WashCo Dems op-ed article

OP-ED: Reflections on the Middle East

by Sudarshan Cadambi

At the junction of the Asian and African continents and on the routes of migration and trade with the European continent, the ancient civilizations that emerged in the Euphrates, Tigris and Nile valleys have a remarkably rich heritage of language, culture, place and relationship that span millennia.

The Semitic languages which include among others Akkadian, Aramaic, Hebrew and Arabic took birth in this cradle, with evolutionary linguistic trees such as Persian, Turkish, Syriac, Urdu, and many more.

Among today’s world religions, Judaism, Christianity and Islam ascribe lineage all the way to Abraham.  The word Semitic is derived from Shem, a son of Noah.

I therefore wonder, what does anti-Semitic mean to all those who have this shared history of language and religious lineage? And why has it been difficult to find common ground that would be meaningful in so many ways.   To quote from Shakespeare, is the “quarrel upon the seventh cause”?

After 9/11, Muslim families who live in our midst understandably felt insecure.  Coming together, a cross section of faith leaders in our community convened an Interfaith Thanksgiving event, where I have participated for many years in the spirit of celebrating our common humanity.   Clearly now is another such time to come together, to welcome all voices and stand for peace in solidarity.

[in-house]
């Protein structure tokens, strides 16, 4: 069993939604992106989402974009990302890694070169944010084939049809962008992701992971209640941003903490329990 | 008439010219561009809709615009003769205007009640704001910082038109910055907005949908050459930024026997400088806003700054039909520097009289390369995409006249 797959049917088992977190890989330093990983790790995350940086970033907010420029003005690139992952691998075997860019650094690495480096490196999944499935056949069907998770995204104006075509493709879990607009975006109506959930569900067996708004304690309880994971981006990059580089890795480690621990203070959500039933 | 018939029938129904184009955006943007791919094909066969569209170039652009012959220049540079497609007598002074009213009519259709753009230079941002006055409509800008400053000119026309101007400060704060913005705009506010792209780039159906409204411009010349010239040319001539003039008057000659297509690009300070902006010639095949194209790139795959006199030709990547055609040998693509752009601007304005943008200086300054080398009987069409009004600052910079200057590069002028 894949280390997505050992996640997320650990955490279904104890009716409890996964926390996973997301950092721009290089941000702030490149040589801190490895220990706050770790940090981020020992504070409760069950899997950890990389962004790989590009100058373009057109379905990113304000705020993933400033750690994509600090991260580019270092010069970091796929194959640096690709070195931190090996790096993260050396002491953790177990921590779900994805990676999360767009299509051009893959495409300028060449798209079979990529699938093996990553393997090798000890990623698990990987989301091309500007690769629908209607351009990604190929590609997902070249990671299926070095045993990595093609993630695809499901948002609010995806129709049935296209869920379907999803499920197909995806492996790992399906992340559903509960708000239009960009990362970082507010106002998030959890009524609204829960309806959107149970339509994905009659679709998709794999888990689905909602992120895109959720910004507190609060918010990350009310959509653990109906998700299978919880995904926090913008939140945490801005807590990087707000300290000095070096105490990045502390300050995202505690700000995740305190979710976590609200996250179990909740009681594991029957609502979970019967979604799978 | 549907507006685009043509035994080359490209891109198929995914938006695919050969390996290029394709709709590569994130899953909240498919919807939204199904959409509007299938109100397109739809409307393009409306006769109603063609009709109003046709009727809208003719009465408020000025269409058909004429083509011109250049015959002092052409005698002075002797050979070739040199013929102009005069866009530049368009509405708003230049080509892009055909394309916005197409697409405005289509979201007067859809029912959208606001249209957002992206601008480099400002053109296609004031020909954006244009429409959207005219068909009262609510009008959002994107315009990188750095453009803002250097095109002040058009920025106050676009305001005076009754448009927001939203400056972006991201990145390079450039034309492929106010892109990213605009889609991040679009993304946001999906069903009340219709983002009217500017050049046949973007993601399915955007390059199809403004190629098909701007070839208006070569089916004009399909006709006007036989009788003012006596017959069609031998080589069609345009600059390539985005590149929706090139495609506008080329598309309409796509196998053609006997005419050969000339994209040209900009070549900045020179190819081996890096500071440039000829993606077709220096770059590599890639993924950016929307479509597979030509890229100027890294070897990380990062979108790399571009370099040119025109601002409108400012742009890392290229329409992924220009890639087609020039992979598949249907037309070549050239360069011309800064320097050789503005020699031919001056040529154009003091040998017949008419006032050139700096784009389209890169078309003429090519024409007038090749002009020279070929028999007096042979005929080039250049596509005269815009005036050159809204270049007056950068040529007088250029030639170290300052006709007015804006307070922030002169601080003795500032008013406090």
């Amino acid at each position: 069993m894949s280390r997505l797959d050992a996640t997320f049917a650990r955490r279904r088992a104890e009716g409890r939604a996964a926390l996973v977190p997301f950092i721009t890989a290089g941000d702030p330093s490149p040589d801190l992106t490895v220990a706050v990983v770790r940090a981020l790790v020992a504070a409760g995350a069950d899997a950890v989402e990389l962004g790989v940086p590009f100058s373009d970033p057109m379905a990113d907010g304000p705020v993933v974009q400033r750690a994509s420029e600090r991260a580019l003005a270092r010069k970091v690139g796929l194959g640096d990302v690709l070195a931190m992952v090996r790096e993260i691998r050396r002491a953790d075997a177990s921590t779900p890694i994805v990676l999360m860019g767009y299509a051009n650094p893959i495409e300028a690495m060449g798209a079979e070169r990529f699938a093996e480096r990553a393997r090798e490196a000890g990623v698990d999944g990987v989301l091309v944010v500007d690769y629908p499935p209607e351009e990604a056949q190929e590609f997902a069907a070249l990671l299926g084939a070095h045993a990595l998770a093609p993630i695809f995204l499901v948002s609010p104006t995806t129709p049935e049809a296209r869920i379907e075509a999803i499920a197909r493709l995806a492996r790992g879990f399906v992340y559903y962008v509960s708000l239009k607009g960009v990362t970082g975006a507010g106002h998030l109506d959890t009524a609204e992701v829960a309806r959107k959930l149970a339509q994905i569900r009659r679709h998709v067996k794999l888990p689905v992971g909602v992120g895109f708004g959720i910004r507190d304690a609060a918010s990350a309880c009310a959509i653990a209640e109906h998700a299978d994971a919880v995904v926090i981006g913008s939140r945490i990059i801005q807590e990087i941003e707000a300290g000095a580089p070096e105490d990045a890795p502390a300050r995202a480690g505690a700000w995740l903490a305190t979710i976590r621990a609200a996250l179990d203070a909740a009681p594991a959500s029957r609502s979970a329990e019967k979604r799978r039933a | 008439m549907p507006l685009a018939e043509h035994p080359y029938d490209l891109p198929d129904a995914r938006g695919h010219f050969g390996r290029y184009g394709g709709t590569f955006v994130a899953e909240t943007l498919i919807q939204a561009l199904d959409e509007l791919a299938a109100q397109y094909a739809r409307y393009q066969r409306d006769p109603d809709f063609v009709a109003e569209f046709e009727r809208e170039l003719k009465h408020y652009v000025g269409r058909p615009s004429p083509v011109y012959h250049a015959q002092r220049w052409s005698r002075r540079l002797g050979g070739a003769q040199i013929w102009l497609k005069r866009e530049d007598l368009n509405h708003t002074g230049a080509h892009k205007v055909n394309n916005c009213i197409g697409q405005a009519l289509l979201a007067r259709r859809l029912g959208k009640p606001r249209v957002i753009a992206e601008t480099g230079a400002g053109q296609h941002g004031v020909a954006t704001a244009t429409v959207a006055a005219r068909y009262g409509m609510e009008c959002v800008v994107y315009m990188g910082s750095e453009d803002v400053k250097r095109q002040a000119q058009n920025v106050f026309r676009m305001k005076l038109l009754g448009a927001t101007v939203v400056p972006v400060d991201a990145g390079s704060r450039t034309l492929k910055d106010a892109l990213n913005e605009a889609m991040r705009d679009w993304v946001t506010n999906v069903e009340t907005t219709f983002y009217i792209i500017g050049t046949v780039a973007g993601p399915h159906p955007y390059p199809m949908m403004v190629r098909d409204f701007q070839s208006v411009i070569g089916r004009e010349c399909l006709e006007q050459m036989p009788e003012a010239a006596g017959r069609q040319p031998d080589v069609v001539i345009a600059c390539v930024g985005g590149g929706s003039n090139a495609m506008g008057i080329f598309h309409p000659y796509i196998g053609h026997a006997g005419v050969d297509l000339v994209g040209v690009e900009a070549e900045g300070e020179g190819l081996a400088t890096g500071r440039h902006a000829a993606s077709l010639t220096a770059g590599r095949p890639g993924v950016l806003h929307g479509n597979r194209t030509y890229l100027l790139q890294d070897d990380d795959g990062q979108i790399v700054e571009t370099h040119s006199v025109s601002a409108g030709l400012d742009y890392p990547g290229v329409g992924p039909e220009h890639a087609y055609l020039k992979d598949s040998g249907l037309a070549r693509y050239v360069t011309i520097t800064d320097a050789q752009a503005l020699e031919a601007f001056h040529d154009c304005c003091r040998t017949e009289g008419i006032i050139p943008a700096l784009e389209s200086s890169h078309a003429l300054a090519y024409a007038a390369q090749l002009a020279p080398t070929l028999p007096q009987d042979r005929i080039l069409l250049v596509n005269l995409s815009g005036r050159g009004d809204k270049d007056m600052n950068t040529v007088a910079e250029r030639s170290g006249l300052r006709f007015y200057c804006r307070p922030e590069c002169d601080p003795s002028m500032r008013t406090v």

In particular, human rights are enshrined in the United Nations alongside a commitment to international law.   These are an essential bedrock of democratic principles and more so in times of conflict.  Even before the current escalation on the Israel-Gaza border, organizations on watch for human rights have flagged administrative detentions and extrajudicial imprisonments in the region over a span of decades.  We are also informed of the bare subsistence level of life under duress for a majority who live in Gaza and the West Bank. Solidarity requires us to speak up and show up for the weakest and most vulnerable.

For such a call for solidarity, I am humbled that churches in Jerusalem have decided not to celebrate this Christmas but to instead give a prayerful voice to “all our children who are suffering” … with inclusivity of all who may in various ways relate to Semitic roots of language, culture, place and relationship.


Should the purpose of a human life be subjugated to anything less?

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